Returns to Bosnia and Herzegovina reach 1 million
This is a summary of what was said by UNHCR spokesperson Ron Redmond – to whom quoted text may be attributed – at today's press briefing at the Palais des Nations in Geneva.
The latest UNHCR statistics from Bosnia and Herzegovina show that 1 million former refugees and displaced persons have now returned home. This is a significant and long-awaited milestone in the lengthy process of rebuilding a nation shattered by the 1992-95 war.
In all, 1,000,473 people out of a total of more than 2 million people forcibly displaced during the war had returned to their home areas by the end of July, according to the latest monthly figures released today by UNHCR in Sarajevo. Of these, around 440,000 were refugees who had fled Bosnia and Herzegovina, and 560,000 were forcibly displaced inside the country.
As well as being a landmark in itself, High Commissioner Ruud Lubbers believes the scale of the return shows very clearly the wider benefits for the international community of devoting considerable effort and resources to resolving problems in refugees' regions of origin. During the early 1990s, Western Europe was receiving hundreds of thousands of asylum seekers a year from Bosnia and Herzegovina. Now they are receiving a fraction of that number.
Nearly three-quarters of the total returned to the Federation of Bosnia and Herzegovina, and one-quarter to Republika Srpska. Some 20,000 have returned to Brcko District, which is administered separately from the two entities enshrined in the 1995 Dayton Peace Agreement.
The High Commissioner notes that for a significant proportion of them, it was an extremely hard and courageous decision to make, in the face of a multitude of legal, economic and social difficulties. It is now almost nine years since Dayton, and tremendous progress has been achieved, but there are still many difficulties to overcome, and continued support from the international community will remain essential for several years to come.
Although the overall rate of returns has fallen sharply over the past two years, we are nevertheless encouraged by the high proportion of people returning to areas where they are in a minority - including many of the places that were worst hit by the conflict and the accompanying large-scale killing and atrocities. But while we celebrate the return of 1 million people, the situation remains volatile in many parts of the country, and there is still a lot of work to be done to consolidate the returns.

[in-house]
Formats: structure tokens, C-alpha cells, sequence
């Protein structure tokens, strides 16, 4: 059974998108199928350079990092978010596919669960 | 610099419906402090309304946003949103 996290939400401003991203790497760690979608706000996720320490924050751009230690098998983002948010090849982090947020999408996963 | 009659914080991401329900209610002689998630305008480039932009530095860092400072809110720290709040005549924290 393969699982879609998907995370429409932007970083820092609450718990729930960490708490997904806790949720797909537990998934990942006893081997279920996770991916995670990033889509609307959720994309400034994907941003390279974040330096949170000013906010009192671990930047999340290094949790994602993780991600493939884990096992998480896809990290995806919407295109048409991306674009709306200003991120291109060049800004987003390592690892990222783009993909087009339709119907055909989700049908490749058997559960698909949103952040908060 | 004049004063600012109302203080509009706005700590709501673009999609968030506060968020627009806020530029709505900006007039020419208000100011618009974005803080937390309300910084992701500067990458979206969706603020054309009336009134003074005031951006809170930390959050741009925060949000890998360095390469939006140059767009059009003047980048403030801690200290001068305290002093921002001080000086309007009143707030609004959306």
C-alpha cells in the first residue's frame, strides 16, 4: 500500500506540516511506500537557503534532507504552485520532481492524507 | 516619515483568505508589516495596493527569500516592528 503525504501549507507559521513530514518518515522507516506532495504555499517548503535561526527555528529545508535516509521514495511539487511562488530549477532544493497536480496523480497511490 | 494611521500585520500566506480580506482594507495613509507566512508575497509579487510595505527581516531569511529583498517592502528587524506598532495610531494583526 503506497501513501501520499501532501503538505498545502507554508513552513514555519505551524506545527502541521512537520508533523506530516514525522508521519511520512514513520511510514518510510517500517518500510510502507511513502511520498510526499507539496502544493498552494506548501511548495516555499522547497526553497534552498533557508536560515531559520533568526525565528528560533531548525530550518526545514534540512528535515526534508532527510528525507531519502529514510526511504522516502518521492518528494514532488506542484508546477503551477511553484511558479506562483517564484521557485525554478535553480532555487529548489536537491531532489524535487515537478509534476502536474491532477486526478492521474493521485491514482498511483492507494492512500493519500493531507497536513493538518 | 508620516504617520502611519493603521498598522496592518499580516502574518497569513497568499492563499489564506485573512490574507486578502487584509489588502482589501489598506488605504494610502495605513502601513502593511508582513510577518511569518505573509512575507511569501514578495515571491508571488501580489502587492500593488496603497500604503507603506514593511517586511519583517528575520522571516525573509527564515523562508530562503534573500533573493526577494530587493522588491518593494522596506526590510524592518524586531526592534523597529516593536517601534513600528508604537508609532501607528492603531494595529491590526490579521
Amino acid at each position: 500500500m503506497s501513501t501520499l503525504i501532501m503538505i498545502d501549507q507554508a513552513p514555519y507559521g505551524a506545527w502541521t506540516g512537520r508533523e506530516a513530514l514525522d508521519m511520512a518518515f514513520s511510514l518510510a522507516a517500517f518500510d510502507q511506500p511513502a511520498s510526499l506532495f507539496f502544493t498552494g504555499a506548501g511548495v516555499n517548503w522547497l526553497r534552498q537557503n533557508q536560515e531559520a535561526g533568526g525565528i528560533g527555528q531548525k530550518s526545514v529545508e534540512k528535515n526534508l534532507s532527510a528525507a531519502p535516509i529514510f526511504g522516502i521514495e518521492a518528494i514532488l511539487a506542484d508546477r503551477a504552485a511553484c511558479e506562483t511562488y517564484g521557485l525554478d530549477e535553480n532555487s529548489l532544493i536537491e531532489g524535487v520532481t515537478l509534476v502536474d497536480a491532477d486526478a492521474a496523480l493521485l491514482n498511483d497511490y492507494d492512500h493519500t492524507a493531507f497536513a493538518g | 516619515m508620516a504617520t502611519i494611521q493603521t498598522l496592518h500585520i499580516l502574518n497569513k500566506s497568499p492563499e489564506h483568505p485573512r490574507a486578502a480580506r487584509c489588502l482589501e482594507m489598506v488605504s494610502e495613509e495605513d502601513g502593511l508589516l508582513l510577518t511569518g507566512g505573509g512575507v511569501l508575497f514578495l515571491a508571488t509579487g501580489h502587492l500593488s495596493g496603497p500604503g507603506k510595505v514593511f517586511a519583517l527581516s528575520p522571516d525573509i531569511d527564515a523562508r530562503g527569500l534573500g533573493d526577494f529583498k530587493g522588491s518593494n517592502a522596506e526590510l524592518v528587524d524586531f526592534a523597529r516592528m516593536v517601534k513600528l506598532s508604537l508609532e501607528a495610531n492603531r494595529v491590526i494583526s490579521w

During the first seven months of 2004, a total of 15,470 people returned. Of these, 10,589 - or two-thirds - were so-called minority returns, and there have been significant increases in some areas, including in the eastern part of Republika Srpska to places such as Bratunac, Srebrenica and Zvornik. A couple of years ago, there were hardly any minority returns to these areas. Since 1996, a total of 446,795 people - or just under half the total number of returnees - have gone back to places where they are currently in a minority.
In total, UNHCR has spent over $500 million in the country since 1995. But as humanitarian funds in support of the return process steadily decline, we are relying increasingly on the help of development agencies and financial institutions to bridge the gap between assistance and sustainable development.
A large number of refugees from Bosnia and Herzegovina remain in the region, including around 100,000 living in Serbia and Montenegro and in Croatia. There are believed to be around 50,000 others living in other parts of Europe or elsewhere who have not yet found a durable solution. And a further 313,000 are still displaced within Bosnia and Herzegovina itself. The remaining half a million refugees who fled the war are thought to have found a solution, including through citizenship, elsewhere in the world.